"But that's not Agile"
I see a repeating pattern in software. Over time, we learn from our mistakes. Out of this learning, we come up with some high level goals (such as the four specified in the Agile manifesto). We then develop some set of practices to help guide people in achieving the goals. Then we follow the practices, refining them a bit to make sure the goals are met. But then, after time, we get caught up in the mechanics of the practices, and forget what the goals are all about. Practices are often much easier to understand. Often when I hear "but that's not Agile", it's to do with a practice. It might be "If a story is more than 3 lines long, we're not being Agile". But the manifesto goal is "Customer collaboration over contract negotiation". So long as we're not sacrificing customer collaboration with our 4th line on our story, then it shouldn't be a problem. And if you think we're hurting our customer collaboration, focus on that in the argument.

The Logical Fallacy
"see, that's why we need continuous integration"
This quote comes from me. I said it. I use programmer rhetoric too :( But I'm trying to get better... Anyway, I was arguing with my project manager about our need for continuous integration. We were developing on macs, and deploying to linux. We had a problem that was only exposed on linux. I had been advocating for a linux machine to run Cruise Control. So I jumped on the chance to further my argument. "See, that's why we need continuous integration". But my project manager called me out on it. He's a smart guy. And he said "So are you telling me that you would have had a test that exposed this problem?". I had to admit that no, I wouldn't have. I'd used a logical fallacy. Yes, continuous integration helps expose bugs. Yes, we had a bug. Both of those statements are logically correct. But it does not follow that continuous integration would have exposed this bug. Shame on me...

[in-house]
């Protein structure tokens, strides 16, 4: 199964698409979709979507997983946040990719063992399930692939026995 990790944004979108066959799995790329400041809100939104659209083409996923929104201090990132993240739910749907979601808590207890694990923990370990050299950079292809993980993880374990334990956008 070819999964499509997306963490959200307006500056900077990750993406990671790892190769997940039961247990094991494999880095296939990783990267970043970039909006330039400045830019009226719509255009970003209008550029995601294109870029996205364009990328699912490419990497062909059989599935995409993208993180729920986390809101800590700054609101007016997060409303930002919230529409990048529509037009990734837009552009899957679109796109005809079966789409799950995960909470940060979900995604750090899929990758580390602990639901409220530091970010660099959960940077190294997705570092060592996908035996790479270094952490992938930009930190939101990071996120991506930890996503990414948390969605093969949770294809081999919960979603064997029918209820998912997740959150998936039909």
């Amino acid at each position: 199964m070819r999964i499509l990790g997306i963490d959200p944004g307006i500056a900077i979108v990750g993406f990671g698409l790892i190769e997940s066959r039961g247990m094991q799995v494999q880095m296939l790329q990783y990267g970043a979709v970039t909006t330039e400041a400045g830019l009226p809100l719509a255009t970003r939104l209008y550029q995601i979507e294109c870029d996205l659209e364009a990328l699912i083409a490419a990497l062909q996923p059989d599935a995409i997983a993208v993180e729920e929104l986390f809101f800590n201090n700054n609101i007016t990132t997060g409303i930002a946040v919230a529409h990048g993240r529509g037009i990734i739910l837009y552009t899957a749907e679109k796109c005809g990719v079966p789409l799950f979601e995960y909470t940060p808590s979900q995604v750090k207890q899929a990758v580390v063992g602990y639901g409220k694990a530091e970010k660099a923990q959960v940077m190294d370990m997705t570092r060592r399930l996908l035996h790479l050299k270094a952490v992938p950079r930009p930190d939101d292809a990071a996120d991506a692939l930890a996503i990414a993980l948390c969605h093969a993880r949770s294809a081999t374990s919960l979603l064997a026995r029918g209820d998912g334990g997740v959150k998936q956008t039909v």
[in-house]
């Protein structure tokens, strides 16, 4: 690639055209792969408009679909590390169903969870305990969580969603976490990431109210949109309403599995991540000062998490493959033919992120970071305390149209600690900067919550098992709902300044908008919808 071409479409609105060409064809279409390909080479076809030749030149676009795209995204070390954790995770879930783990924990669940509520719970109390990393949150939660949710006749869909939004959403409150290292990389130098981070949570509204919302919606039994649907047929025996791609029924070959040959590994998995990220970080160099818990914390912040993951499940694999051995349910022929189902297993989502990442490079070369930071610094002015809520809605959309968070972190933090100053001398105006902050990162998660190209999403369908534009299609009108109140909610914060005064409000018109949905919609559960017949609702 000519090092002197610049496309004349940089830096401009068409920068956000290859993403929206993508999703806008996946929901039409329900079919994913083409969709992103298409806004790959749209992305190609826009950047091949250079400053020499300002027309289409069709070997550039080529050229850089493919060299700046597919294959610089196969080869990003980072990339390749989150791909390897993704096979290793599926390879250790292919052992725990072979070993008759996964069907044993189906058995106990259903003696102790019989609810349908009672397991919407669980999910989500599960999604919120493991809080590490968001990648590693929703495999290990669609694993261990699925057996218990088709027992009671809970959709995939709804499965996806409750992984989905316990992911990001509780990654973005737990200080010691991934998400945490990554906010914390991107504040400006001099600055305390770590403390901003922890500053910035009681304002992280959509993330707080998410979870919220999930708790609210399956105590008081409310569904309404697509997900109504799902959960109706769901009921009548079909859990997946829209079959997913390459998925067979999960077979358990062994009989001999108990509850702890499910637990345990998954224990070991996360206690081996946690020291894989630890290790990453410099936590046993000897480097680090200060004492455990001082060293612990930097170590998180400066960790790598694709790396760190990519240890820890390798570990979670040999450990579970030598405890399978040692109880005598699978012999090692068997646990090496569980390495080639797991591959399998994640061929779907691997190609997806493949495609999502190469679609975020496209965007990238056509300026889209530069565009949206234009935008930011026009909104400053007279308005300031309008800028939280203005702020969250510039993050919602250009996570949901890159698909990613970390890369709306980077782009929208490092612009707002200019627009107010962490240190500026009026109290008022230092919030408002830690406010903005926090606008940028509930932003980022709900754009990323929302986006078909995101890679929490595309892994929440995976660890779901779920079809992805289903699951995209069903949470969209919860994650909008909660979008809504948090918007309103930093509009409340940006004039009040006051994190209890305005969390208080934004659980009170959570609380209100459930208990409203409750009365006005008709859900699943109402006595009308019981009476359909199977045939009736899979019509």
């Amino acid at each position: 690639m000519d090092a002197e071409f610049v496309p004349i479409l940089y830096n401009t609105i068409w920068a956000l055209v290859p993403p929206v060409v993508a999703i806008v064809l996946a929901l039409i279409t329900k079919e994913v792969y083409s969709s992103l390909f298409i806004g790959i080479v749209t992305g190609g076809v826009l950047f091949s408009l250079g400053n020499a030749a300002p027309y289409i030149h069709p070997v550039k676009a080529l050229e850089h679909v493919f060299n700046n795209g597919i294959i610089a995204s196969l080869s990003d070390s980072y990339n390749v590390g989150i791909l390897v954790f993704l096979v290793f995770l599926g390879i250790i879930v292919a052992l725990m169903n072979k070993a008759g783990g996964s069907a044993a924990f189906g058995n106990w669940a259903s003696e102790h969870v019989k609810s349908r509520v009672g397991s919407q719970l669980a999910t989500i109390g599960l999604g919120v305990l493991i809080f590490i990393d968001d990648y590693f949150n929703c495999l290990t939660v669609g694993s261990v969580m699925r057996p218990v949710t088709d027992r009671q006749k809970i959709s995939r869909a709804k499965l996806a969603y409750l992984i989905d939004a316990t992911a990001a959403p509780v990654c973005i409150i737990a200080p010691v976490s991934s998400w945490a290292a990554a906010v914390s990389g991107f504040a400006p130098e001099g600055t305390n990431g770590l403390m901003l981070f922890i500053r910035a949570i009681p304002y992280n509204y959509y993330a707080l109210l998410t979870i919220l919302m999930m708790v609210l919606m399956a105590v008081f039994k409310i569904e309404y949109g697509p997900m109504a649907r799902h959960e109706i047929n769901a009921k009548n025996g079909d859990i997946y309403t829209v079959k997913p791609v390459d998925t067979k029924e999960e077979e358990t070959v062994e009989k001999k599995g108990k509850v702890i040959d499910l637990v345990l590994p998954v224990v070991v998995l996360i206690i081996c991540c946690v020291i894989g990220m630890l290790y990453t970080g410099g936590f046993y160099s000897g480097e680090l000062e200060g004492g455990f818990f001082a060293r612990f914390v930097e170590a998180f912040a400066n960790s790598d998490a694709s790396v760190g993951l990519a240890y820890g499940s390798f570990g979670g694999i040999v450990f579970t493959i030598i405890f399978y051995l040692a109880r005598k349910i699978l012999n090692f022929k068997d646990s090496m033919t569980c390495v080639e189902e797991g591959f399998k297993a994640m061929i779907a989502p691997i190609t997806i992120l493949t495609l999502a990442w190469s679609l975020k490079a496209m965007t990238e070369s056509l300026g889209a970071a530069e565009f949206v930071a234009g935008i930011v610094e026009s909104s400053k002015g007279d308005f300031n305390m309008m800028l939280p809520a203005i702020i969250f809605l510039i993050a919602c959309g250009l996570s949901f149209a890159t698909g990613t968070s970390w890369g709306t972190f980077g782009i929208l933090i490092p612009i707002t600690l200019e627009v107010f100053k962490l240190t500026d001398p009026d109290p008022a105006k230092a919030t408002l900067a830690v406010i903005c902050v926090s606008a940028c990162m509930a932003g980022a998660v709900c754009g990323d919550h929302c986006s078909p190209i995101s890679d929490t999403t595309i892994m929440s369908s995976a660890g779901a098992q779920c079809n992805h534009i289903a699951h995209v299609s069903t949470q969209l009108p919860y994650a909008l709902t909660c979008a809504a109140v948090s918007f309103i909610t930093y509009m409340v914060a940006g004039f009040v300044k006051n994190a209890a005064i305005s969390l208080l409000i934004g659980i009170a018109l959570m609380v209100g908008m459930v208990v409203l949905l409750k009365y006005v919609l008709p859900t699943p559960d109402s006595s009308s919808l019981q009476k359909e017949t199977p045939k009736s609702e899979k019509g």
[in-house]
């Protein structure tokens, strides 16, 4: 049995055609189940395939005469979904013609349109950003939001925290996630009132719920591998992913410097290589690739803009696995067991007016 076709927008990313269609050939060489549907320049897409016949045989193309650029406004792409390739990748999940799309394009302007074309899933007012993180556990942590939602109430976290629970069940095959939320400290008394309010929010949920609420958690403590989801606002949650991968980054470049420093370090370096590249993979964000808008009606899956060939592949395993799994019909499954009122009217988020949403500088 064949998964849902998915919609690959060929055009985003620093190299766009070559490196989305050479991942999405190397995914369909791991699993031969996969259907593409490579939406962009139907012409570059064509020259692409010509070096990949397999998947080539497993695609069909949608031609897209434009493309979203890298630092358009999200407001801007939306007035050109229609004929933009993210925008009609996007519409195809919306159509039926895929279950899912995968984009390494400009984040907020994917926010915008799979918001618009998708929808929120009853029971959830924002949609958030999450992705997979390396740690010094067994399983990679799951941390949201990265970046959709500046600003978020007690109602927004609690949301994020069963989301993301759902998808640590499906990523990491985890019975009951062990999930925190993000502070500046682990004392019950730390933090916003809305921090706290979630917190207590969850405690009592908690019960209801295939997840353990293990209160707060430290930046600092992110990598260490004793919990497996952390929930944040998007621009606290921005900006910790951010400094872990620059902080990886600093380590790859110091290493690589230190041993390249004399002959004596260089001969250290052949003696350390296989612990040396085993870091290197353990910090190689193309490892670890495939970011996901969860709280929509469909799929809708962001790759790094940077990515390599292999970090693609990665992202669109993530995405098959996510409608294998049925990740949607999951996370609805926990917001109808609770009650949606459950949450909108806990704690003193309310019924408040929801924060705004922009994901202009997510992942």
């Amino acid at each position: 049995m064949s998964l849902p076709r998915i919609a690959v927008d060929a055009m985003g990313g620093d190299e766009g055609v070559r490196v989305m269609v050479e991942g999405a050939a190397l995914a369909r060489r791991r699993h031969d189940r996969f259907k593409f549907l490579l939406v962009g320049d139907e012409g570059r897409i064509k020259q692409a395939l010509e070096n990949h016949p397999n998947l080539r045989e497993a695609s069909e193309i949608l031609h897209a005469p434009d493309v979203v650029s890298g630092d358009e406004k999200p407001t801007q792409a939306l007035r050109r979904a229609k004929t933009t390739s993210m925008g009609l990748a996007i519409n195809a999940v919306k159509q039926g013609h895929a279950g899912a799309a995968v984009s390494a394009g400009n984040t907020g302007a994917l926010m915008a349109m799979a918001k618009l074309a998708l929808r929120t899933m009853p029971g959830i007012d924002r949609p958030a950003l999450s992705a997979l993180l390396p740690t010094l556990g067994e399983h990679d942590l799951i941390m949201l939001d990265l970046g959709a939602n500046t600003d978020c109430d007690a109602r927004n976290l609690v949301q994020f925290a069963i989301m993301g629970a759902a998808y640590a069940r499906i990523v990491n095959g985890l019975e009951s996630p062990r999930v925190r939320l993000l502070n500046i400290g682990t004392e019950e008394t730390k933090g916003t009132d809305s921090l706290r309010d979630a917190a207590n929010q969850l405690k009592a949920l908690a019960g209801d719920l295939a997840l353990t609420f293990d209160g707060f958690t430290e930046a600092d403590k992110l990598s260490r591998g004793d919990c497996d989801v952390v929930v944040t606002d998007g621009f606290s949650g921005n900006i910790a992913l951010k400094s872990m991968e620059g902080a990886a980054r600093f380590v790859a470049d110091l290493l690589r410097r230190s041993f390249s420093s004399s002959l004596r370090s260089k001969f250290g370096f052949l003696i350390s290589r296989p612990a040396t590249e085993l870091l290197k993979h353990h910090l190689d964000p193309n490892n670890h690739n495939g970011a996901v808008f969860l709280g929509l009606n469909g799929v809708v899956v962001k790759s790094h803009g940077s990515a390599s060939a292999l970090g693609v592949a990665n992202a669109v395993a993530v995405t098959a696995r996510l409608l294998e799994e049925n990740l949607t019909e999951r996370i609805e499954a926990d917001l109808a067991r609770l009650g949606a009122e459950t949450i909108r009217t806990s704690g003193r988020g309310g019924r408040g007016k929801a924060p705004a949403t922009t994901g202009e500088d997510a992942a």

As Steven Levitt says in Freakonmics, professionals tend to take advantage of their specialised knowledge to better themselves. He's talking specifically about realtors in one chapter, but programmers aren't above this behaviour. The skills and knowledge that we have gained in order to do our jobs is pretty rare, and we're privileged to be in the position we're in. But all too often I see developers taking advantage of their specialised knowledge during an argument and misleading their opponent by talking about something that the opponent doesn't understand. If you want to win the argument, explain your reasoning in a language that your adversary understands.